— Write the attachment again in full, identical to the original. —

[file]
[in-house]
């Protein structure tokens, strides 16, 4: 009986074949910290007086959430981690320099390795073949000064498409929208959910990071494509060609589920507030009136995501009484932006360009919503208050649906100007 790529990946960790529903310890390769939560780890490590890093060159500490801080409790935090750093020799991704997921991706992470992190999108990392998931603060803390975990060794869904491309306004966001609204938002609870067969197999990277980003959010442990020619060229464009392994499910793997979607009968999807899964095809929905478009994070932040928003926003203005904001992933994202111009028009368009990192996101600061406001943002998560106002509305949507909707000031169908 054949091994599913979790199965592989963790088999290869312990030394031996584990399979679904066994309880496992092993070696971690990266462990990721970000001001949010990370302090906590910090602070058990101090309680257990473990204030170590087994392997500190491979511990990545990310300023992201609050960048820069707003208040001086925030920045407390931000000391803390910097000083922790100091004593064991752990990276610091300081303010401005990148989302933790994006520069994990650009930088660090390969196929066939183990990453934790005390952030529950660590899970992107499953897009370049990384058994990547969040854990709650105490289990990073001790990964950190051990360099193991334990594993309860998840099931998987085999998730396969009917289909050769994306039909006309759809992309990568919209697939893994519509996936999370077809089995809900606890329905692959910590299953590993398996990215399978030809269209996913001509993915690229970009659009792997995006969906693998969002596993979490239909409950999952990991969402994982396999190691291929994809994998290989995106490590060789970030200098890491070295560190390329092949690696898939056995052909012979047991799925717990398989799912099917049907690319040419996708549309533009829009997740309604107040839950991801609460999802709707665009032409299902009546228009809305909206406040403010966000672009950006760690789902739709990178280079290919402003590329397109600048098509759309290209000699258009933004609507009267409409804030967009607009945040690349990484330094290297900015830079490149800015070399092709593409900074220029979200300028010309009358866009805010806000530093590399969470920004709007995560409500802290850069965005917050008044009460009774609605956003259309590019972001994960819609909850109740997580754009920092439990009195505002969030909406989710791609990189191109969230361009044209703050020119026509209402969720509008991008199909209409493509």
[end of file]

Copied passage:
[in-house]
């Protein structure tokens, strides 16, 4: 009986074949910290007086959430981690320099390795073949000064498409929208959910990071494509060609589920507030009136995501009484932006360009919503208050649906100007 790529990946960790529903310890390769939560780890490590890093060159500490801080409790935090750093020799991704997921991706992470992190999108990392998931603060803390975990060794869904491309306004966001609204938002609870067969197999990277980003959010442990020619060229464009392994499910793997979607009968999807899964095809929905478009994070932040928003926003203005904001992933994202111009028009368009990192996101600061406001943002998560106002509305949507909707000031169908 054949091994599913979790199965592989963790088999290869312990030394031996584990399979679904066994309880496992092993070696971690990266462990990721970000001001949010990370302090906590910090602070058990101090309680257990473990204030170590087994392997500190491979511990990545990310300023992201609050960048820069707003208040001086925030920045407390931000000391803390910097000083922790100091004593064991752990990276610091300081303010401005990148989302933790994006520069994990650009930088660090390969196929066939183990990453934790005390952030529950660590899970992107499953897009370049990384058994990547969040854990709650105490289990990073001790990964950190051990360099193991334990594993309860998840099931998987085999998730396969009917289909050769994306039909006309759809992309990568919209697939893994519509996936999370077809089995809900606890329905692959910590299953590993398996990215399978030809269209996913001509993915690229970009659009792997995006969906693998969002596993979490239909409950999952990991969402994982396999190691291929994809994998290989995106490590060789970030200098890491070295560190390329092949690696898939056995052909012979047991799925717990398989799912099917049907690319040419996708549309533009829009997740309604107040839950991801609460999802709707665009032409299902009546228009809305909206406040403010966000672009950006760690789902739709990178280079290919402003590329397109600048098509759309290209000699258009933004609507009267409409804030967009607009945040690349990484330094290297900015830079490149800015070399092709593409900074220029979200300028010309009358866009805010806000530093590399969470920004709007995560409500802290850069965005917050008044009460009774609605956003259309590019972001994960819609909850109740997580754009920092439990009195505002969030909406989710791609990189191109969230361009044209703050020119026509209402969720509008991008199909209409493509």